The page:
Which is why I spent several hours last night—quite possibly more time than any human being except Blinken himself has spent—listening to Blinken’s band, trying to divine the future of this country’s foreign policy. Like the artistic works of the powerful elsewhere, they need careful parsing. The expected secretary of state has two songs on Spotify under the moniker “ABlinken” (get it? “Abe Lincoln”??). They are, as others have noted, surprisingly good. “Lip Service” is a bluesy, Zeppelin-sounding jam that seemingly details a failed carnal encounter; while the acoustic ballad “Patience” gets wistful and lovelorn. I’m sorry to report that on both of these tracks it is easy to imagine the future shaper of U.S. power worldwide soulfully shutting his eyes as he croons lyrics like “So give me a chance to let you feel what I feel/ Cause my heart is sighing” in a husky baritone.

Below I have highlighted choice lyrics from “Lip Service” and “Patience” along with my interpretation of what they portend for the next four years of international relations.

“I want to convince you/ This is a powerful fight”

It didn’t take too many listens to determine that “Lip Service,” which on the surface seems to be a straightforward account of sexual rejection, is actually telling the story of Blinken’s frustration with President Barack Obama, under whom he served as a deputy secretary of state. Blinken, who is openly pro-intervention, was reportedly upset when Obama failed to follow through on his promise to intervene in Syria after the Bashar al-Assad regime crossed the “red line” by using chemical weapons on civilians. Was all of Obama’s talk about the red line just “lip service”?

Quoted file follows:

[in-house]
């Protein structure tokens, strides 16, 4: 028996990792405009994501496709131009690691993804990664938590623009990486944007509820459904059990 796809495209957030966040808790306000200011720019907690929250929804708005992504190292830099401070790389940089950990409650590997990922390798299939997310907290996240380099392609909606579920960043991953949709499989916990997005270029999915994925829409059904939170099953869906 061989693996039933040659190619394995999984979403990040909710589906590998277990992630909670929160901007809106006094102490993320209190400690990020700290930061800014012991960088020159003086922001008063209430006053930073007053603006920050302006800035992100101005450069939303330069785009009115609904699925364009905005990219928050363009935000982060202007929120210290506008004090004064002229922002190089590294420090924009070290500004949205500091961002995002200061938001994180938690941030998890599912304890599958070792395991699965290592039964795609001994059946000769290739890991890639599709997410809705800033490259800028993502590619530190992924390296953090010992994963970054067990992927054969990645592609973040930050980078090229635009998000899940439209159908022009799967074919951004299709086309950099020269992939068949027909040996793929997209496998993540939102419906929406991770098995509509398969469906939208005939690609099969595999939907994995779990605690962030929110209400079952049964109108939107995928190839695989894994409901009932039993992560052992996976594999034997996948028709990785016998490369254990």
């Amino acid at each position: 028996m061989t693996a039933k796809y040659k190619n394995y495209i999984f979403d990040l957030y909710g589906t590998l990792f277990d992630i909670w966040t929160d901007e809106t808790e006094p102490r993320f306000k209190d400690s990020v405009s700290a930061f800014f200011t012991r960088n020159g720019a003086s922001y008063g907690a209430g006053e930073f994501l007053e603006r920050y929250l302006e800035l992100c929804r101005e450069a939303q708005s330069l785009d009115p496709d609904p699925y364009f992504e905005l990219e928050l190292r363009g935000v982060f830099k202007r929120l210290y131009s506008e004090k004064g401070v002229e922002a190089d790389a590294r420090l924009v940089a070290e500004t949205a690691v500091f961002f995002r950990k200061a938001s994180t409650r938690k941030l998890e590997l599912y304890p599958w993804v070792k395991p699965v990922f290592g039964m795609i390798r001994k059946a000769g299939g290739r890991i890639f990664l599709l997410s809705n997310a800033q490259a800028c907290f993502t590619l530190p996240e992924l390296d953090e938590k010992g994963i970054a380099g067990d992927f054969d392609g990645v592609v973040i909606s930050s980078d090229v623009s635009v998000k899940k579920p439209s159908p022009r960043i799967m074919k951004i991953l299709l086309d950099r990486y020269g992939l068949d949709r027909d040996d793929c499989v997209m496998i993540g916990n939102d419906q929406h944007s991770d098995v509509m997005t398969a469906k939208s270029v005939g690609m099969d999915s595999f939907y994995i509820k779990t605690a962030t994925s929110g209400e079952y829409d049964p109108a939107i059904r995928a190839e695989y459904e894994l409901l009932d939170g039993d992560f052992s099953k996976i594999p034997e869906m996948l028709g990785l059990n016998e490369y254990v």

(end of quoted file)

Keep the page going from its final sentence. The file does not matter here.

“Patience is the test of life itself/ And to fail would be suicidal”

“Patience” strikes a more reflective note than “Lip Service,” suggesting that Blinken has reconsidered his ardently pro-interventionist stance. “Patience” came out the same year as Blinken joined a number of other foreign-policy wonks in signing an open letter calling for an end to American support of the Saudi bombing campaign against Houthi rebels in Yemen initiated under Obama. The campaign, which Blinken had supported, quickly turned out to be a large-scale humanitarian disaster. Will Blinken take this nuanced view of intervention to his new job?

“From my heart I’m telling you I think I could love you for our lives”

It took me a while to figure this one out, but on the 25th or so listen it finally clicked: This line is about the South China Sea. The desire to resolve the conflict in the South China Sea and the nine-dash line rests deep in the heart of every foreign-policy wonk. Expect Blinken to take a stance on the Spratly Islands as soon as he takes office.

With Blinken set to assume one of the most powerful and challenging jobs in the world, we may not be getting much more from ABlinken. But perhaps, as travel resumes post-coronavirus, there’s the opportunity to take the show on the road. What could do more to promote the idea of America as a fundamentally benign, dorky power than to have the secretary of state serenade foreign leaders? Like former Chinese leader Jiang Zemin’s fondness for breaking into “Love Me Tender” on international occasions, this could be soft power at its very softest.